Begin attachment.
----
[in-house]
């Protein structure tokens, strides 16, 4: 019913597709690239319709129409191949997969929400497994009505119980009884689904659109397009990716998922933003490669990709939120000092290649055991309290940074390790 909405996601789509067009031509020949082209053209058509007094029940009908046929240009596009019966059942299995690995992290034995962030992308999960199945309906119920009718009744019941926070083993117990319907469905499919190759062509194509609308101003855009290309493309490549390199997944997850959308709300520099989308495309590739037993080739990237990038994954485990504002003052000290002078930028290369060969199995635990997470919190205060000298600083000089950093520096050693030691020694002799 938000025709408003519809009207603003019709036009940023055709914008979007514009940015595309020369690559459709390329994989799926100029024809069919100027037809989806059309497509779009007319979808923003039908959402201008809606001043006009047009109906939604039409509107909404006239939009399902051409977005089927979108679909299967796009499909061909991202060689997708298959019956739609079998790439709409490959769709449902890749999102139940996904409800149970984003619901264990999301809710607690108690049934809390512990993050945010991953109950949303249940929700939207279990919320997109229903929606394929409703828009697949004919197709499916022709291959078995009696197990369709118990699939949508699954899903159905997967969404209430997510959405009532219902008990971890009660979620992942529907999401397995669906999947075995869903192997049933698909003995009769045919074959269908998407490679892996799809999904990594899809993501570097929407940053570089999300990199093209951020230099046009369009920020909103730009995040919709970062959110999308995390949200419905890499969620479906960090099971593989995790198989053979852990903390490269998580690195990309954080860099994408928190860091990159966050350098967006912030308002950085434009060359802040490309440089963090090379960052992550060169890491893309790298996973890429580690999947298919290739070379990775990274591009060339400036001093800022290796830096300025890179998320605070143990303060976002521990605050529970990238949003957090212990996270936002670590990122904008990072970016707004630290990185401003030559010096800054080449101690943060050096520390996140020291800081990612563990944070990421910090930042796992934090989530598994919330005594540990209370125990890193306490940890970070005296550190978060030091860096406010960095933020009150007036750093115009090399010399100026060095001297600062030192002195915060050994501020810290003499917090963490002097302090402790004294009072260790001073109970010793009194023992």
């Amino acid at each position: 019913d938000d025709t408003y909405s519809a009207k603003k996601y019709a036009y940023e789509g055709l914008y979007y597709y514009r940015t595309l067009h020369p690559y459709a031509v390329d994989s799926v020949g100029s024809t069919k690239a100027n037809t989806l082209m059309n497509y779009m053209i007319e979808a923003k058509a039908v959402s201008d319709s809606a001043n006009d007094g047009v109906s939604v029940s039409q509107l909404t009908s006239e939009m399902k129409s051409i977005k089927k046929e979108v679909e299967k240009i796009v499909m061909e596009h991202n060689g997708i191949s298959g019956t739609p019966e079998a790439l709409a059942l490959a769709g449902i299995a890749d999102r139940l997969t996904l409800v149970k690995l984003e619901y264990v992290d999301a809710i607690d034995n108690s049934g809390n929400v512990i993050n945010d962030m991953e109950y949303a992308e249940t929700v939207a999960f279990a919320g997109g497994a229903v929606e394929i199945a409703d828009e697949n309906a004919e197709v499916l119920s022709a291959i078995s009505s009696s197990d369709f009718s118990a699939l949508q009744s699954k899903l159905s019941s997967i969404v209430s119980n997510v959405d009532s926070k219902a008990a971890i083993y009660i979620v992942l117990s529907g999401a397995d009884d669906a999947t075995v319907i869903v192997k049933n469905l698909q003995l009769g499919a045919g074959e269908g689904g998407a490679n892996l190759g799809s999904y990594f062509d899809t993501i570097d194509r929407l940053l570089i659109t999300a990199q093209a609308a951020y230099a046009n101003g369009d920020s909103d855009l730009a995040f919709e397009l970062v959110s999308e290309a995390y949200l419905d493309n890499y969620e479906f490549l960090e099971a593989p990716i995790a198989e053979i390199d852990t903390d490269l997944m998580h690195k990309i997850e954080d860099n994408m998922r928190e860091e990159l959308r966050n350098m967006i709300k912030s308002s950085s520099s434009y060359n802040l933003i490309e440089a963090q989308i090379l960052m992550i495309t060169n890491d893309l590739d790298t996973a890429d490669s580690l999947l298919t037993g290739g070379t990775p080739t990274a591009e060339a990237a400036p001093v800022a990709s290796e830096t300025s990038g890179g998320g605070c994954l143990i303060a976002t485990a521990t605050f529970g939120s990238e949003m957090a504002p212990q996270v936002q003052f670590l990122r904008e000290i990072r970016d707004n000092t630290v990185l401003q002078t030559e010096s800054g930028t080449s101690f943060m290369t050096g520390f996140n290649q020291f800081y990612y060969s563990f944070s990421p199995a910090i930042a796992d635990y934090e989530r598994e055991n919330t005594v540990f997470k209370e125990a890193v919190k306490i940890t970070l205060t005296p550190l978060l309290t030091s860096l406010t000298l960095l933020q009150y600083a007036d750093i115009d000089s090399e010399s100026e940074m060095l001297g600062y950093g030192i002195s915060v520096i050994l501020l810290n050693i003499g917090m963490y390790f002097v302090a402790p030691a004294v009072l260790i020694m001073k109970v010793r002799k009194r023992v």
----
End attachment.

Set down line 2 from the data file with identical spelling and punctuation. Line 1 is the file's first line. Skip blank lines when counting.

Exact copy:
């Protein structure tokens, strides 16, 4: 019913597709690239319709129409191949997969929400497994009505119980009884689904659109397009990716998922933003490669990709939120000092290649055991309290940074390790 909405996601789509067009031509020949082209053209058509007094029940009908046929240009596009019966059942299995690995992290034995962030992308999960199945309906119920009718009744019941926070083993117990319907469905499919190759062509194509609308101003855009290309493309490549390199997944997850959308709300520099989308495309590739037993080739990237990038994954485990504002003052000290002078930028290369060969199995635990997470919190205060000298600083000089950093520096050693030691020694002799 938000025709408003519809009207603003019709036009940023055709914008979007514009940015595309020369690559459709390329994989799926100029024809069919100027037809989806059309497509779009007319979808923003039908959402201008809606001043006009047009109906939604039409509107909404006239939009399902051409977005089927979108679909299967796009499909061909991202060689997708298959019956739609079998790439709409490959769709449902890749999102139940996904409800149970984003619901264990999301809710607690108690049934809390512990993050945010991953109950949303249940929700939207279990919320997109229903929606394929409703828009697949004919197709499916022709291959078995009696197990369709118990699939949508699954899903159905997967969404209430997510959405009532219902008990971890009660979620992942529907999401397995669906999947075995869903192997049933698909003995009769045919074959269908998407490679892996799809999904990594899809993501570097929407940053570089999300990199093209951020230099046009369009920020909103730009995040919709970062959110999308995390949200419905890499969620479906960090099971593989995790198989053979852990903390490269998580690195990309954080860099994408928190860091990159966050350098967006912030308002950085434009060359802040490309440089963090090379960052992550060169890491893309790298996973890429580690999947298919290739070379990775990274591009060339400036001093800022290796830096300025890179998320605070143990303060976002521990605050529970990238949003957090212990996270936002670590990122904008990072970016707004630290990185401003030559010096800054080449101690943060050096520390996140020291800081990612563990944070990421910090930042796992934090989530598994919330005594540990209370125990890193306490940890970070005296550190978060030091860096406010960095933020009150007036750093115009090399010399100026060095001297600062030192002195915060050994501020810290003499917090963490002097302090402790004294009072260790001073109970010793009194023992």